Smoky vehicles can now be caught on camera

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Automated system tried out in Hougang earlier this year, now in Loyang till Dec

Vehicle owners who are slack with maintenance or who fill up with poor quality fuel may have nowhere to hide soon if their vehicles are spewing smoke.

The National Environment Agency (NEA) is trialling a new camera system which can detect and identify smoky vehicles on the road. The automated system was tried out in Hougang earlier this year and is now being tested in Loyang.

A pair of cameras were mounted on a pedestrian overhead bridge on Loyang Avenue on Sept 20. They will remain there till December.

An NEA spokesman said the cameras are part of R&D efforts "to leverage sensor technology for monitoring emissions from vehicular sources".

The surveillance system comprises "customised prototype cameras coupled with sensors, developed in collaboration with technology solution providers", NEA said.

The agency refused to say more about the system, such as how it works, and whether it detects only black smoke from heavy vehicles, or any kind of smoke from any vehicle.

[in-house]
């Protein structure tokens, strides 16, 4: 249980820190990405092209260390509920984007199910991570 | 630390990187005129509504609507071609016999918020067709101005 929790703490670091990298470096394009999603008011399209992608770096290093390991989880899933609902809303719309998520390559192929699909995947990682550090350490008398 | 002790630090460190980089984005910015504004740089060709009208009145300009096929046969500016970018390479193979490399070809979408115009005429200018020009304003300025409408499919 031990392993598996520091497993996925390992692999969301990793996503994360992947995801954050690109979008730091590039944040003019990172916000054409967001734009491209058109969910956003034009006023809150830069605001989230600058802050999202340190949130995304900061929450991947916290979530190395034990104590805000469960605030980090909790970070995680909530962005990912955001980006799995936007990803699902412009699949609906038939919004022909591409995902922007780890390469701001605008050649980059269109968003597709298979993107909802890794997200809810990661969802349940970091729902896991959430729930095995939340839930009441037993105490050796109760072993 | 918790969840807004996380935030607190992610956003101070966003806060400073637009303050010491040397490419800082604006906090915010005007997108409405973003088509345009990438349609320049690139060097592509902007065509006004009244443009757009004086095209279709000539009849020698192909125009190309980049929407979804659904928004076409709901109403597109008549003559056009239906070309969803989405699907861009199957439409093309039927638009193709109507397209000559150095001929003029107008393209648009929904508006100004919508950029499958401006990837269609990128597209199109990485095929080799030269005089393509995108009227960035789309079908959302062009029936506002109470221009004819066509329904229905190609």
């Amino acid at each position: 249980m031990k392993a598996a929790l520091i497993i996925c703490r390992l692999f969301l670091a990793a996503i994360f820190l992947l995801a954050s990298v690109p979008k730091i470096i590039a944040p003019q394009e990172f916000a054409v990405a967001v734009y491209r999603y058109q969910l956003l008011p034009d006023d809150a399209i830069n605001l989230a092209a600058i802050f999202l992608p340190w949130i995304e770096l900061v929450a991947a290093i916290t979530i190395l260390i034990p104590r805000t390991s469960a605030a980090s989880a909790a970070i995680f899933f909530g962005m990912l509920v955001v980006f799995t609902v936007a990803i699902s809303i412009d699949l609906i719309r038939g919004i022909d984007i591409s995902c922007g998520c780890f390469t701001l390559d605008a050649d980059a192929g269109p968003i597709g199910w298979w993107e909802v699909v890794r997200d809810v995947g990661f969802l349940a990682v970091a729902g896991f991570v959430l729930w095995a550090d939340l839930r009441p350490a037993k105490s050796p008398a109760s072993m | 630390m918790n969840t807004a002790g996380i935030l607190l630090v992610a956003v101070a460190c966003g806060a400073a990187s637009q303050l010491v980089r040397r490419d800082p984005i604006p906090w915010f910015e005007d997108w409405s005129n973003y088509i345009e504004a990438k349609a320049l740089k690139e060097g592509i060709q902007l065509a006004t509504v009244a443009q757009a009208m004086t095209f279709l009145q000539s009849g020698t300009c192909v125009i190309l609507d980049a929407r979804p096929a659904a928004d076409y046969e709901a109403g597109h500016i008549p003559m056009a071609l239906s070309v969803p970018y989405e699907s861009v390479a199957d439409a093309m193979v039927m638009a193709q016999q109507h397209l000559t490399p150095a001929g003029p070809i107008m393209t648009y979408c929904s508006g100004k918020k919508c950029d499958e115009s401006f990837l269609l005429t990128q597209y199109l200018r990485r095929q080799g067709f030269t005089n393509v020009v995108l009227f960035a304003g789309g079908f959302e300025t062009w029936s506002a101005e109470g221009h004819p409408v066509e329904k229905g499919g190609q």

However, observers reckon the system is similar to something Australia implemented a decade ago on a highway outside Sydney. According to information on the New South Wales Roads and Maritime Services website, its system was installed in June 2006 at a cost of A$3 million (S$3.2m).

"The smoky vehicle camera system is designed to detect, identify and record smoky vehicles using smoke detectors, video and still cameras to detect the vehicles, and optical character recognition software to capture the identity of large 'smoky' vehicles," the website read.

In Singapore, acting against smoky vehicle owners remains an uphill battle despite mandatory vehicle inspection and legislated fuel quality. An average of 9,000 summonses were issued a year in the last three years.

Asian Clean Fuels Association director Clarence Woo said implementing such a camera system "would be great" because of manpower constraints.

Mr Woo added that such a system was necessary since there may be ways for fleet owners to evade detection at inspection centres.

With this system, "vehicle owners will need to maintain their vehicles at all times... Rather than wait for the annual inspection".

Commercial vehicle owner Jaesen Ng, 63, who runs a food business, said: "It is a good idea. Even though we have vehicle inspection, a lot can happen between inspections."

Mr Ng, who owns two vans, both less than five years old, said the biggest culprits are Malaysian trucks.

"Almost every one of them is smoky, but there's nothing much we can do. We need the goods which they bring in."